There is a critical demand for qualified Early Childhood Teachers (ECTs) and child care workers across Australia, a situation that has worsened since the government introduced higher staff to child ratios in day care from January 2012 onwards. Changes in the minimum qualification requirements also came into effect in January 2014, which means that all child care workers must have, or be in the process of obtaining, at least a Certificate III in Early Childhood Education and Care to work in the industry.
According to annual research conducted by the government to identify skill shortages in the Australian labour market, there are major shortages of ECTs and child care workers with suitable qualifications and experience.
In Sydney, 80% of vacancies for child care workers were left unfilled when surveyed in September 2013, due to a serious lack of diploma-level applicants. 75% of vacancies could not be filled in the Northern Territory and almost 40% of applicants weren’t qualified in Queensland.
ECTs in the long day care sector became in critically short supply in NSW during 2014, with half of all vacancies left unfilled and a similar rate of shortages reported in regional Queensland.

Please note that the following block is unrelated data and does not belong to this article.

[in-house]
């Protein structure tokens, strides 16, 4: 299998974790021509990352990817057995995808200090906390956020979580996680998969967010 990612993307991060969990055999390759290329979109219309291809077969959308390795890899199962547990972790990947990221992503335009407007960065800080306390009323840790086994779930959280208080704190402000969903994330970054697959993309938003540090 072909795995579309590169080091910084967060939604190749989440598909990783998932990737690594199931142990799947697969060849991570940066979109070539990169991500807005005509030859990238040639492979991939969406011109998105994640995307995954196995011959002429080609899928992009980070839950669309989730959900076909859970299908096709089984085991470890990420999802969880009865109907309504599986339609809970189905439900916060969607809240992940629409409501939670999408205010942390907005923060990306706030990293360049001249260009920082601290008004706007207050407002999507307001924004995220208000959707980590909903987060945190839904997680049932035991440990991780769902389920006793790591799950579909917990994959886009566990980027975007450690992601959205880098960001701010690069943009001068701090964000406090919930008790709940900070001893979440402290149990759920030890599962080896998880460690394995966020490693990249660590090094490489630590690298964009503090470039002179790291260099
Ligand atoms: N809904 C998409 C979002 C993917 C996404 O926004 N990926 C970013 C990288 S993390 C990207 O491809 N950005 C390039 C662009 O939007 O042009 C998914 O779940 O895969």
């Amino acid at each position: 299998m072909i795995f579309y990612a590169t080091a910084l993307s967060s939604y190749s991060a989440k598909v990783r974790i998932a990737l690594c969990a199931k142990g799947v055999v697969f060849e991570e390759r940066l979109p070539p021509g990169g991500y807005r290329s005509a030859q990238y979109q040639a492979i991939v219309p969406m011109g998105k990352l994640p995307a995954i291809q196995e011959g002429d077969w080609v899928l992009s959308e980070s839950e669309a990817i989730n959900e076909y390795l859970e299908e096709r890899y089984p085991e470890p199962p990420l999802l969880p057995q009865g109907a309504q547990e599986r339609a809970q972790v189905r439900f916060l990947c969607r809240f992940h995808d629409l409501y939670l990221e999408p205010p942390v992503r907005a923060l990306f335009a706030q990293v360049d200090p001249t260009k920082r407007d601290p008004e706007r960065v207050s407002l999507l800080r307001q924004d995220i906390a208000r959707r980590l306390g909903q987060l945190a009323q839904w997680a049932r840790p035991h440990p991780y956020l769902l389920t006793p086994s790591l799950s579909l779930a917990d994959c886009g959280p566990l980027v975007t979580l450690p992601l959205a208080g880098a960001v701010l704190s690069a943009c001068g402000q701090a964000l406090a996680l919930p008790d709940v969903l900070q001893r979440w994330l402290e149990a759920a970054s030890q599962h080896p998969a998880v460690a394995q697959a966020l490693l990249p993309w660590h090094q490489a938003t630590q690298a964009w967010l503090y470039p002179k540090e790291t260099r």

Hays Quarterly Report forecasts a continuing trend for 2015. The demand for ECTs and child care workers is expected to grow even more as additional centres open or expand in response to increased service needs and population growth.
Statistics released by the Australian Bureau of Statistics also indicate that there has been an increasing demand for formal child care arrangements, particularly long day care services, since 1999. This is attributed to a growing number of enrolled children under five years old, and an increased rate of working mothers with children in this age group.
In Western Australia, the short supply of child care services available outside of normal working hours consistently fails to meet the rising demand, which is so great that many parents, such as nurses who work late and early shifts, are reported to be hiring au pairs instead.
The Department of Employment projects that the Education and Training industry as a whole will see exponential growth by 2018, increasing by 13.3%, which is speculated to be the second largest increase out of any industry. Employment figures for ECTs are predicted to average between 10,000 and 25,000 from 2014 – 2018.
Now, more than ever before, is the time to get qualified in this profession, especially if you have some industry experience. Get a nationally recognised qualification through Recognition of Prior Learning (RPL) without any further study, and help end staff shortages in this sector so that Australian children can get the care and attention they deserve. From there, you may be eligible to fast-track your career as an ECT by getting a credit exemption for up to 1 year on a university degree course.
Get Qualified Australia are the country’s leading RPL and Skills Recognition specialists. Enquire online to see if you are eligible for a Certificate III or Diploma of Early Childhood Education and Care through RPL, by completing a quick free skills review.